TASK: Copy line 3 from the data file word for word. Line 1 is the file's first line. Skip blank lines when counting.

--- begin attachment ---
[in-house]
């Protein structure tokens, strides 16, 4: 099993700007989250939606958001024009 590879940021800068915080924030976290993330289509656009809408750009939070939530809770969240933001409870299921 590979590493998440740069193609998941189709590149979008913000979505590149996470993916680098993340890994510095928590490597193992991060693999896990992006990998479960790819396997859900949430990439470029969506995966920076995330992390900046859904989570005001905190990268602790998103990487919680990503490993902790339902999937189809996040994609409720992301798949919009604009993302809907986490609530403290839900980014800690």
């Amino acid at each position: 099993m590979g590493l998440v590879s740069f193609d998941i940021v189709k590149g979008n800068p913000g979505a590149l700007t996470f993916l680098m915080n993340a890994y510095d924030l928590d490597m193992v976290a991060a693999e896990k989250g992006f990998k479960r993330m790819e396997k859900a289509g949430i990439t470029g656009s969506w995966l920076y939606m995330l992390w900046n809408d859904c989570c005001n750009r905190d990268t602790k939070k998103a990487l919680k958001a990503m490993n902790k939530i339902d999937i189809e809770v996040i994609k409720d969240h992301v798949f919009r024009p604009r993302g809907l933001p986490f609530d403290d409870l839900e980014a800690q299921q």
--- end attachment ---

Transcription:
């Amino acid at each position: 099993m590979g590493l998440v590879s740069f193609d998941i940021v189709k590149g979008n800068p913000g979505a590149l700007t996470f993916l680098m915080n993340a890994y510095d924030l928590d490597m193992v976290a991060a693999e896990k989250g992006f990998k479960r993330m790819e396997k859900a289509g949430i990439t470029g656009s969506w995966l920076y939606m995330l992390w900046n809408d859904c989570c005001n750009r905190d990268t602790k939070k998103a990487l919680k958001a990503m490993n902790k939530i339902d999937i189809e809770v996040i994609k409720d969240h992301v798949f919009r024009p604009r993302g809907l933001p986490f609530d403290d409870l839900e980014a800690q299921q």